This unit studies how manliness or lack of manliness affects Macbeth. Shakespeare presents a very strong Lady Macbeth who is in control of a fearful and hesitant Macbeth. The supernatural power of the weird sisters lures Macbeth to believe he should be king, and he seems to succumb to the power of women that is evoked by their feminine presence. The differences between man and woman loom throughout the text. The sexual and gender differences, the masculine and the feminine, constantly cross the boundaries and prove ambiguous. The unit analyzes and discusses Macbeth’s gender identity, and the authority it may have on Macbeth’s ethics. The students also read excerpts from “The History of Sexuality” by Michele Foucault, excerpts from “Performative Acts and Gender Constitution” by Judith Butler, excerpts from “Sexual Transformation” by Gayle Rubin, and excerpts from “Female Masculinity” by Judith Halberstam. One goal of the unit is to make students understand, reflect about, discuss, and argue how Shakespeare sees gender, its influence on decision-making, and the reactions it might provoke. The other goal is to help students question their own stereotypes about gender and facile generalizations and/or prejudices. The unit adheres to the new Common Core Standards.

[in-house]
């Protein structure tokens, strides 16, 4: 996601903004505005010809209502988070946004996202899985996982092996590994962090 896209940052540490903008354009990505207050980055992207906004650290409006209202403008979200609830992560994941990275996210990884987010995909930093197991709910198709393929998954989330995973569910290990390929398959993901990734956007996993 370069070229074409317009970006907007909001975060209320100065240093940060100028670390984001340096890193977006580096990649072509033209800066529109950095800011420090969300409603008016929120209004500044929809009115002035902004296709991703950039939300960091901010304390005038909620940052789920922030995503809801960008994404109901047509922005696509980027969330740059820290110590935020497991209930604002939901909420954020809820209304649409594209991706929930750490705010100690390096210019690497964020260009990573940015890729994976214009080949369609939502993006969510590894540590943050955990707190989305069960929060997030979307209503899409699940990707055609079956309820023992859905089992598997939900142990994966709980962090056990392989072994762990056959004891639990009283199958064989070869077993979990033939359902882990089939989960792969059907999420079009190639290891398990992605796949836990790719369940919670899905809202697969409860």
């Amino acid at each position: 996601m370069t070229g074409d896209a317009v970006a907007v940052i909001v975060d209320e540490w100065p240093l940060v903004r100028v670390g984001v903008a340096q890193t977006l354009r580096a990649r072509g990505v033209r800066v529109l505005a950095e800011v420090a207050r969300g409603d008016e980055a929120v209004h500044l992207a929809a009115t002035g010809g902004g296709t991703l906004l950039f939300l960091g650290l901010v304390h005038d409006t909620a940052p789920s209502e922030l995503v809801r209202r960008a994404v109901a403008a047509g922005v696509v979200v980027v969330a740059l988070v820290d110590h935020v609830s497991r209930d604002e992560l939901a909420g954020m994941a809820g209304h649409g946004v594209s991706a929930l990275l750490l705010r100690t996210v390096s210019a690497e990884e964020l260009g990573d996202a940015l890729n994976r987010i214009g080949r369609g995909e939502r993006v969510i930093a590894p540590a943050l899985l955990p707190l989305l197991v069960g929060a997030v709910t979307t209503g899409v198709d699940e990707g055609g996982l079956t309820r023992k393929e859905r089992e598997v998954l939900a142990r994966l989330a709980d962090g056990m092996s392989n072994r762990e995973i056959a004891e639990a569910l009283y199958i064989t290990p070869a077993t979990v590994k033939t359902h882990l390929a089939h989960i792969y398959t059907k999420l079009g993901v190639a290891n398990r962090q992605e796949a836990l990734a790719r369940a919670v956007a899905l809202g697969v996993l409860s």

(Developed for AP English Literature and Composition, grades 11-12, and English, grades 10-11; recommended for AP English Literature and Composition, grades 11-12, and English, grades 10-11)